\(\def\upalpha{\unicode[Times]{x3B1}}\)\(\def\upbeta{\unicode[Times]{x3B2}}\)\(\def\upgamma{\unicode[Times]{x3B3}}\)\(\def\updelta{\unicode[Times]{x3B4}}\)\(\def\upvarepsilon{\unicode[Times]{x3B5}}\)\(\def\upzeta{\unicode[Times]{x3B6}}\)\(\def\upeta{\unicode[Times]{x3B7}}\)\(\def\uptheta{\unicode[Times]{x3B8}}\)\(\def\upiota{\unicode[Times]{x3B9}}\)\(\def\upkappa{\unicode[Times]{x3BA}}\)\(\def\uplambda{\unicode[Times]{x3BB}}\)\(\def\upmu{\unicode[Times]{x3BC}}\)\(\def\upnu{\unicode[Times]{x3BD}}\)\(\def\upxi{\unicode[Times]{x3BE}}\)\(\def\upomicron{\unicode[Times]{x3BF}}\)\(\def\uppi{\unicode[Times]{x3C0}}\)\(\def\uprho{\unicode[Times]{x3C1}}\)\(\def\upsigma{\unicode[Times]{x3C3}}\)\(\def\uptau{\unicode[Times]{x3C4}}\)\(\def\upupsilon{\unicode[Times]{x3C5}}\)\(\def\upphi{\unicode[Times]{x3C6}}\)\(\def\upchi{\unicode[Times]{x3C7}}\)\(\def\uppsy{\unicode[Times]{x3C8}}\)\(\def\upomega{\unicode[Times]{x3C9}}\)\(\def\bialpha{\boldsymbol{\alpha}}\)\(\def\bibeta{\boldsymbol{\beta}}\)\(\def\bigamma{\boldsymbol{\gamma}}\)\(\def\bidelta{\boldsymbol{\delta}}\)\(\def\bivarepsilon{\boldsymbol{\varepsilon}}\)\(\def\bizeta{\boldsymbol{\zeta}}\)\(\def\bieta{\boldsymbol{\eta}}\)\(\def\bitheta{\boldsymbol{\theta}}\)\(\def\biiota{\boldsymbol{\iota}}\)\(\def\bikappa{\boldsymbol{\kappa}}\)\(\def\bilambda{\boldsymbol{\lambda}}\)\(\def\bimu{\boldsymbol{\mu}}\)\(\def\binu{\boldsymbol{\nu}}\)\(\def\bixi{\boldsymbol{\xi}}\)\(\def\biomicron{\boldsymbol{\micron}}\)\(\def\bipi{\boldsymbol{\pi}}\)\(\def\birho{\boldsymbol{\rho}}\)\(\def\bisigma{\boldsymbol{\sigma}}\)\(\def\bitau{\boldsymbol{\tau}}\)\(\def\biupsilon{\boldsymbol{\upsilon}}\)\(\def\biphi{\boldsymbol{\phi}}\)\(\def\bichi{\boldsymbol{\chi}}\)\(\def\bipsy{\boldsymbol{\psy}}\)\(\def\biomega{\boldsymbol{\omega}}\)\(\def\bupalpha{\unicode[Times]{x1D6C2}}\)\(\def\bupbeta{\unicode[Times]{x1D6C3}}\)\(\def\bupgamma{\unicode[Times]{x1D6C4}}\)\(\def\bupdelta{\unicode[Times]{x1D6C5}}\)\(\def\bupepsilon{\unicode[Times]{x1D6C6}}\)\(\def\bupvarepsilon{\unicode[Times]{x1D6DC}}\)\(\def\bupzeta{\unicode[Times]{x1D6C7}}\)\(\def\bupeta{\unicode[Times]{x1D6C8}}\)\(\def\buptheta{\unicode[Times]{x1D6C9}}\)\(\def\bupiota{\unicode[Times]{x1D6CA}}\)\(\def\bupkappa{\unicode[Times]{x1D6CB}}\)\(\def\buplambda{\unicode[Times]{x1D6CC}}\)\(\def\bupmu{\unicode[Times]{x1D6CD}}\)\(\def\bupnu{\unicode[Times]{x1D6CE}}\)\(\def\bupxi{\unicode[Times]{x1D6CF}}\)\(\def\bupomicron{\unicode[Times]{x1D6D0}}\)\(\def\buppi{\unicode[Times]{x1D6D1}}\)\(\def\buprho{\unicode[Times]{x1D6D2}}\)\(\def\bupsigma{\unicode[Times]{x1D6D4}}\)\(\def\buptau{\unicode[Times]{x1D6D5}}\)\(\def\bupupsilon{\unicode[Times]{x1D6D6}}\)\(\def\bupphi{\unicode[Times]{x1D6D7}}\)\(\def\bupchi{\unicode[Times]{x1D6D8}}\)\(\def\buppsy{\unicode[Times]{x1D6D9}}\)\(\def\bupomega{\unicode[Times]{x1D6DA}}\)\(\def\bupvartheta{\unicode[Times]{x1D6DD}}\)\(\def\bGamma{\bf{\Gamma}}\)\(\def\bDelta{\bf{\Delta}}\)\(\def\bTheta{\bf{\Theta}}\)\(\def\bLambda{\bf{\Lambda}}\)\(\def\bXi{\bf{\Xi}}\)\(\def\bPi{\bf{\Pi}}\)\(\def\bSigma{\bf{\Sigma}}\)\(\def\bUpsilon{\bf{\Upsilon}}\)\(\def\bPhi{\bf{\Phi}}\)\(\def\bPsi{\bf{\Psi}}\)\(\def\bOmega{\bf{\Omega}}\)\(\def\iGamma{\unicode[Times]{x1D6E4}}\)\(\def\iDelta{\unicode[Times]{x1D6E5}}\)\(\def\iTheta{\unicode[Times]{x1D6E9}}\)\(\def\iLambda{\unicode[Times]{x1D6EC}}\)\(\def\iXi{\unicode[Times]{x1D6EF}}\)\(\def\iPi{\unicode[Times]{x1D6F1}}\)\(\def\iSigma{\unicode[Times]{x1D6F4}}\)\(\def\iUpsilon{\unicode[Times]{x1D6F6}}\)\(\def\iPhi{\unicode[Times]{x1D6F7}}\)\(\def\iPsi{\unicode[Times]{x1D6F9}}\)\(\def\iOmega{\unicode[Times]{x1D6FA}}\)\(\def\biGamma{\unicode[Times]{x1D71E}}\)\(\def\biDelta{\unicode[Times]{x1D71F}}\)\(\def\biTheta{\unicode[Times]{x1D723}}\)\(\def\biLambda{\unicode[Times]{x1D726}}\)\(\def\biXi{\unicode[Times]{x1D729}}\)\(\def\biPi{\unicode[Times]{x1D72B}}\)\(\def\biSigma{\unicode[Times]{x1D72E}}\)\(\def\biUpsilon{\unicode[Times]{x1D730}}\)\(\def\biPhi{\unicode[Times]{x1D731}}\)\(\def\biPsi{\unicode[Times]{x1D733}}\)\(\def\biOmega{\unicode[Times]{x1D734}}\)\begin{equation}\tag{1}F\left( x \right) = \Phi \left[ {{1 \over 2}\ln \left( {{{{e^{\alpha x}} + \beta } \over {1 + \beta }}} \right)} \right]{\rm{\ \ \ \ }}x \ge 0\end{equation}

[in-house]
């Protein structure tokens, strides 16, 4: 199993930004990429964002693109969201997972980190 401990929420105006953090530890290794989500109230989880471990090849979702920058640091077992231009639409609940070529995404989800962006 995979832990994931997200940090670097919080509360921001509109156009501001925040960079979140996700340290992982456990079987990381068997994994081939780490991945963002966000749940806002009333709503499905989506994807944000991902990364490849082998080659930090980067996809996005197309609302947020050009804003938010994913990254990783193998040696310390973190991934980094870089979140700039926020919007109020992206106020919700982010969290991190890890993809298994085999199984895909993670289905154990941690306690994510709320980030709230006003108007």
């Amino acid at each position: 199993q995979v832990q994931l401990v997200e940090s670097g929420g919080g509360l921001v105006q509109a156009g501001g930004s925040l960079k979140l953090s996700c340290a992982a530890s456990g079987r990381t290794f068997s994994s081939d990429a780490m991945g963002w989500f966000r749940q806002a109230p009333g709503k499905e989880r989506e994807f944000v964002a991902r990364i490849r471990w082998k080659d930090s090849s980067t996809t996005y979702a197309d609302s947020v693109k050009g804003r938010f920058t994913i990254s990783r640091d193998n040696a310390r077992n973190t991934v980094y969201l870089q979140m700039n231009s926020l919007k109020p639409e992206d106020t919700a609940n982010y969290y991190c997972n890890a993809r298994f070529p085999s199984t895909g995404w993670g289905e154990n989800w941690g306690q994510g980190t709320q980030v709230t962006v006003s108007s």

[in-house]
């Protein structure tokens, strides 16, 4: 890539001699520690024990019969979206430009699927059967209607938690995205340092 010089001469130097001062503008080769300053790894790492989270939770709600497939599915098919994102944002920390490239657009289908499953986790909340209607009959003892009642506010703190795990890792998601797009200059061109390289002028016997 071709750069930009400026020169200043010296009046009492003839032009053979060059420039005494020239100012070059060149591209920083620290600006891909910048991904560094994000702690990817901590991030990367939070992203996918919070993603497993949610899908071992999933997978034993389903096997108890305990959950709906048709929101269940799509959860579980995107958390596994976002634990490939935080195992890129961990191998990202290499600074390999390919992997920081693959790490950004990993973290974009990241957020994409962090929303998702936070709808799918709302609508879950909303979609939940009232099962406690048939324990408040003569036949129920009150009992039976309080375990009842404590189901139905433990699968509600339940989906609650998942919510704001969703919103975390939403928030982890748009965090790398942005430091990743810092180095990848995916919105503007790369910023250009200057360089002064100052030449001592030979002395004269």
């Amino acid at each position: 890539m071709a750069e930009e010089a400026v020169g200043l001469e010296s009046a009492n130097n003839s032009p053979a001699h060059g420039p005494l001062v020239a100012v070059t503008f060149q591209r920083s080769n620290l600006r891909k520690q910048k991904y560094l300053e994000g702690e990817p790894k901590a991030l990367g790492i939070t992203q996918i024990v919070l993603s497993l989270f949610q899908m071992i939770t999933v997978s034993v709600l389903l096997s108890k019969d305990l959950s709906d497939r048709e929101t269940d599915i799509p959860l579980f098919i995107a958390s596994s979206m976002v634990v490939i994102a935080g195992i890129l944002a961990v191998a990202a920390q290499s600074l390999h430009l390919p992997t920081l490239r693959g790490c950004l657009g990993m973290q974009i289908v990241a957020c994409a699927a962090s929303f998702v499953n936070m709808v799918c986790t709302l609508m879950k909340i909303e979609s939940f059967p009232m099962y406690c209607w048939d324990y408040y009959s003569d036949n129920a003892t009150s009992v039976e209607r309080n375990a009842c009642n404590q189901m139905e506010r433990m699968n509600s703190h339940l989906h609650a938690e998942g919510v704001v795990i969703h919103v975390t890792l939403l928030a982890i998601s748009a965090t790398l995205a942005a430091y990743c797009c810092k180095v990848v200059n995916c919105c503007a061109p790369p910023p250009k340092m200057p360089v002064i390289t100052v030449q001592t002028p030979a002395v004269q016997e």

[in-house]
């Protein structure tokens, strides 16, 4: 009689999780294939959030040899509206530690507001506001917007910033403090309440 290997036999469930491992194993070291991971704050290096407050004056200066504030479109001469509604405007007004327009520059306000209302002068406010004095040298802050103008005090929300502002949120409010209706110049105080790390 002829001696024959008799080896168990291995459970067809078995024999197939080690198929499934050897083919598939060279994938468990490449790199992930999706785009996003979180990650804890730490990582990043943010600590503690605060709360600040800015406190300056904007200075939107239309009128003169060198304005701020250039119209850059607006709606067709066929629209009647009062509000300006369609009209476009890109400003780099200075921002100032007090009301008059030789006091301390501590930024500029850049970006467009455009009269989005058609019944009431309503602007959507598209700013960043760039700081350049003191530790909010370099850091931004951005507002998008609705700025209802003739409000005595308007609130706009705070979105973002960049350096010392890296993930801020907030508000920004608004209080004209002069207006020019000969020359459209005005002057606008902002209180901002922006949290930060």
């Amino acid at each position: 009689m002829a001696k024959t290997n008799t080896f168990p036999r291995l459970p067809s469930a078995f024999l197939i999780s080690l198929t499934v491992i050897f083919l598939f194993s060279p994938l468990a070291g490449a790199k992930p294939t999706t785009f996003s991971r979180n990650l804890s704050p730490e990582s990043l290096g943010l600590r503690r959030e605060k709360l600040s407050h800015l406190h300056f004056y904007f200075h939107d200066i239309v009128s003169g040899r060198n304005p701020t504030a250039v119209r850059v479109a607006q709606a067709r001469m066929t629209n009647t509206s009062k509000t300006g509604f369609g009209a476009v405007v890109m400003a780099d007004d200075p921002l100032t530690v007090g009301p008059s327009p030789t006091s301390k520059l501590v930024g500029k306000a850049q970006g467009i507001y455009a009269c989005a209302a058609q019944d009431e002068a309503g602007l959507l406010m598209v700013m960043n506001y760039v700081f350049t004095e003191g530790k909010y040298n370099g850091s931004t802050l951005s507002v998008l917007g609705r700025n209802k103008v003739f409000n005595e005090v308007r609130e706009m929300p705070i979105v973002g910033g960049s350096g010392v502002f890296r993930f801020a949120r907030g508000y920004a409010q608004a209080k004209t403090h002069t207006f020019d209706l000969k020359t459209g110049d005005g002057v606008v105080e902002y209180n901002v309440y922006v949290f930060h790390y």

where x is the value of stimulus property being varied, α and β are constants, and Φ(·) is the standard normal integral function. This function will be referred to here as the uncertain normal integral (UNI) function. Here, we demonstrate with simulations that the UNI function provides a close approximation to the psychometric functions of template-matching observers in white noise, 1/f noise, and natural backgrounds, for arbitrary levels of uncertainty about target position and orientation (and probably other dimensions of signal variation). The parameter β varies only with the level of uncertainty. The parameter α depends on the other properties of the stimuli, but does not vary with level of uncertainty. Thus, in the absence of observer uncertainty, the UNI function reduces to a normal integral function with a standard deviation of 2/α. We argue that the UNI function (a) is useful for characterizing and computing the predictions of template matching observers with uncertainty, (b) avoids practical and conceptual problems that sometimes arise with the other descriptive functions, and (c) may provide a more principled interpretation of psychometric data.